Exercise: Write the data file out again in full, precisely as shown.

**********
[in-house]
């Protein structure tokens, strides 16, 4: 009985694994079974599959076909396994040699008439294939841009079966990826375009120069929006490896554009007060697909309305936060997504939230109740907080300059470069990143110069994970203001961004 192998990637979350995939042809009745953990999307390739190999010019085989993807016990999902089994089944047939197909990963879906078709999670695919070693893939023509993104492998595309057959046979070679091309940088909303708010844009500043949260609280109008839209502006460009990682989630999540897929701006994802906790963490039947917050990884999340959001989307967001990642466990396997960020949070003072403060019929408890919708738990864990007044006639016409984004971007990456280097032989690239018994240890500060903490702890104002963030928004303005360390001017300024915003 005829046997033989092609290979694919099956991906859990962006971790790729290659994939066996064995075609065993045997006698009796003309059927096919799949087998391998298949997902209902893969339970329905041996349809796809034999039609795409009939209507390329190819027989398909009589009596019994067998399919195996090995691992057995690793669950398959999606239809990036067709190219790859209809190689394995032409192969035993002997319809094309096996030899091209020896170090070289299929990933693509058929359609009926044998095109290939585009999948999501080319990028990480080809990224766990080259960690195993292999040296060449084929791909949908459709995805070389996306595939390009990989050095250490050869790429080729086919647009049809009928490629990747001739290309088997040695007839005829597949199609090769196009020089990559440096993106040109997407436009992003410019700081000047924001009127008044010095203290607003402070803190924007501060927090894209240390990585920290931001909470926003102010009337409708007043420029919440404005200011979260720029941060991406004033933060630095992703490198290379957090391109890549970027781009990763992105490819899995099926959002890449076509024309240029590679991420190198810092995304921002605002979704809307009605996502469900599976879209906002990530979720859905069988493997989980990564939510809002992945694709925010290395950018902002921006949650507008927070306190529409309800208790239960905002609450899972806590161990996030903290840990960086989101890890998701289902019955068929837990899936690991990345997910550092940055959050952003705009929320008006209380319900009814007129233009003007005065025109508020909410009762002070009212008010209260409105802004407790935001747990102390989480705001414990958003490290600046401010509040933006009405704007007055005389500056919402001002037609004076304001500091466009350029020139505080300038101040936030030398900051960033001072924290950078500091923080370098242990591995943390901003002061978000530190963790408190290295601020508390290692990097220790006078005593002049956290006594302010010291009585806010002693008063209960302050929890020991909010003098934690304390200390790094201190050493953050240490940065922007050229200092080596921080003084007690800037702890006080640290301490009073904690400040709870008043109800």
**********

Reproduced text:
[in-house]
């Protein structure tokens, strides 16, 4: 009985694994079974599959076909396994040699008439294939841009079966990826375009120069929006490896554009007060697909309305936060997504939230109740907080300059470069990143110069994970203001961004 192998990637979350995939042809009745953990999307390739190999010019085989993807016990999902089994089944047939197909990963879906078709999670695919070693893939023509993104492998595309057959046979070679091309940088909303708010844009500043949260609280109008839209502006460009990682989630999540897929701006994802906790963490039947917050990884999340959001989307967001990642466990396997960020949070003072403060019929408890919708738990864990007044006639016409984004971007990456280097032989690239018994240890500060903490702890104002963030928004303005360390001017300024915003 005829046997033989092609290979694919099956991906859990962006971790790729290659994939066996064995075609065993045997006698009796003309059927096919799949087998391998298949997902209902893969339970329905041996349809796809034999039609795409009939209507390329190819027989398909009589009596019994067998399919195996090995691992057995690793669950398959999606239809990036067709190219790859209809190689394995032409192969035993002997319809094309096996030899091209020896170090070289299929990933693509058929359609009926044998095109290939585009999948999501080319990028990480080809990224766990080259960690195993292999040296060449084929791909949908459709995805070389996306595939390009990989050095250490050869790429080729086919647009049809009928490629990747001739290309088997040695007839005829597949199609090769196009020089990559440096993106040109997407436009992003410019700081000047924001009127008044010095203290607003402070803190924007501060927090894209240390990585920290931001909470926003102010009337409708007043420029919440404005200011979260720029941060991406004033933060630095992703490198290379957090391109890549970027781009990763992105490819899995099926959002890449076509024309240029590679991420190198810092995304921002605002979704809307009605996502469900599976879209906002990530979720859905069988493997989980990564939510809002992945694709925010290395950018902002921006949650507008927070306190529409309800208790239960905002609450899972806590161990996030903290840990960086989101890890998701289902019955068929837990899936690991990345997910550092940055959050952003705009929320008006209380319900009814007129233009003007005065025109508020909410009762002070009212008010209260409105802004407790935001747990102390989480705001414990958003490290600046401010509040933006009405704007007055005389500056919402001002037609004076304001500091466009350029020139505080300038101040936030030398900051960033001072924290950078500091923080370098242990591995943390901003002061978000530190963790408190290295601020508390290692990097220790006078005593002049956290006594302010010291009585806010002693008063209960302050929890020991909010003098934690304390200390790094201190050493953050240490940065922007050229200092080596921080003084007690800037702890006080640290301490009073904690400040709870008043109800």